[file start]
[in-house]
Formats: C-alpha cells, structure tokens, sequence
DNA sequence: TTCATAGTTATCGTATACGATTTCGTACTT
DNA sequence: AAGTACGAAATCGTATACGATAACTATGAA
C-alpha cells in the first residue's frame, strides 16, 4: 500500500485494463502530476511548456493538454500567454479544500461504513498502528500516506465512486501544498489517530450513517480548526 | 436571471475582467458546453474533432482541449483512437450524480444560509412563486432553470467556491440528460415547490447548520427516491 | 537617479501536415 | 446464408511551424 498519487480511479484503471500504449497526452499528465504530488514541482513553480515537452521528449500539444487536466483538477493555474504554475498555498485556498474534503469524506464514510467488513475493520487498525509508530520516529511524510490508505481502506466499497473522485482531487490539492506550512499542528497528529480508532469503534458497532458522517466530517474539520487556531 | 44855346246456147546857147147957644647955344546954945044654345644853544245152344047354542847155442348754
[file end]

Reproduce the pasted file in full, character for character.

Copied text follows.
[in-house]
Formats: C-alpha cells, structure tokens, sequence
DNA sequence: TTCATAGTTATCGTATACGATTTCGTACTT
DNA sequence: AAGTACGAAATCGTATACGATAACTATGAA
C-alpha cells in the first residue's frame, strides 16, 4: 500500500485494463502530476511548456493538454500567454479544500461504513498502528500516506465512486501544498489517530450513517480548526 | 436571471475582467458546453474533432482541449483512437450524480444560509412563486432553470467556491440528460415547490447548520427516491 | 537617479501536415 | 446464408511551424 498519487480511479484503471500504449497526452499528465504530488514541482513553480515537452521528449500539444487536466483538477493555474504554475498555498485556498474534503469524506464514510467488513475493520487498525509508530520516529511524510490508505481502506466499497473522485482531487490539492506550512499542528497528529480508532469503534458497532458522517466530517474539520487556531 | 44855346246456147546857147147957644647955344546954945044654345644853544245152344047354542847155442348754